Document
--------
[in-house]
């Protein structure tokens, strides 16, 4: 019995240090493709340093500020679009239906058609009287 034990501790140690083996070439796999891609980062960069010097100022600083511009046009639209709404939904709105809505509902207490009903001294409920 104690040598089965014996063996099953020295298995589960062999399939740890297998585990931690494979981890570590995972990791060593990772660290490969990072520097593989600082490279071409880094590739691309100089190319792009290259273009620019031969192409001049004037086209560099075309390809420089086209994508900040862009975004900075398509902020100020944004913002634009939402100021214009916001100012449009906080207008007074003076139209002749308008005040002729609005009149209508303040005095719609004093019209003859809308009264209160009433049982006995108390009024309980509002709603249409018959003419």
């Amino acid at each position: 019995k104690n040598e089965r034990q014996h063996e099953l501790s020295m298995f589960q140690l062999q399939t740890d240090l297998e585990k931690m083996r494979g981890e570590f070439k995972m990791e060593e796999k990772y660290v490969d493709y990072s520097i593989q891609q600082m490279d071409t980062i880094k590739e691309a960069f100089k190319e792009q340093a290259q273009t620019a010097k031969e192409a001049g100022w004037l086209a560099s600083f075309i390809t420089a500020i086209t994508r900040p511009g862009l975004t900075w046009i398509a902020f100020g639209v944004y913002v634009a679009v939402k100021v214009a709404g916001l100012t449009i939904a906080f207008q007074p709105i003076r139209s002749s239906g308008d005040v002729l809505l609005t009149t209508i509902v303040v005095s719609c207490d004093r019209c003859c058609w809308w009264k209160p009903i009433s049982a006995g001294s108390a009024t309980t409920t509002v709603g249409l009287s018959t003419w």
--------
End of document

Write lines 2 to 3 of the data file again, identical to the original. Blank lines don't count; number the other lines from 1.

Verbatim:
């Protein structure tokens, strides 16, 4: 019995240090493709340093500020679009239906058609009287 034990501790140690083996070439796999891609980062960069010097100022600083511009046009639209709404939904709105809505509902207490009903001294409920 104690040598089965014996063996099953020295298995589960062999399939740890297998585990931690494979981890570590995972990791060593990772660290490969990072520097593989600082490279071409880094590739691309100089190319792009290259273009620019031969192409001049004037086209560099075309390809420089086209994508900040862009975004900075398509902020100020944004913002634009939402100021214009916001100012449009906080207008007074003076139209002749308008005040002729609005009149209508303040005095719609004093019209003859809308009264209160009433049982006995108390009024309980509002709603249409018959003419």
């Amino acid at each position: 019995k104690n040598e089965r034990q014996h063996e099953l501790s020295m298995f589960q140690l062999q399939t740890d240090l297998e585990k931690m083996r494979g981890e570590f070439k995972m990791e060593e796999k990772y660290v490969d493709y990072s520097i593989q891609q600082m490279d071409t980062i880094k590739e691309a960069f100089k190319e792009q340093a290259q273009t620019a010097k031969e192409a001049g100022w004037l086209a560099s600083f075309i390809t420089a500020i086209t994508r900040p511009g862009l975004t900075w046009i398509a902020f100020g639209v944004y913002v634009a679009v939402k100021v214009a709404g916001l100012t449009i939904a906080f207008q007074p709105i003076r139209s002749s239906g308008d005040v002729l809505l609005t009149t209508i509902v303040v005095s719609c207490d004093r019209c003859c058609w809308w009264k209160p009903i009433s049982a006995g001294s108390a009024t309980t409920t509002v709603g249409l009287s018959t003419w």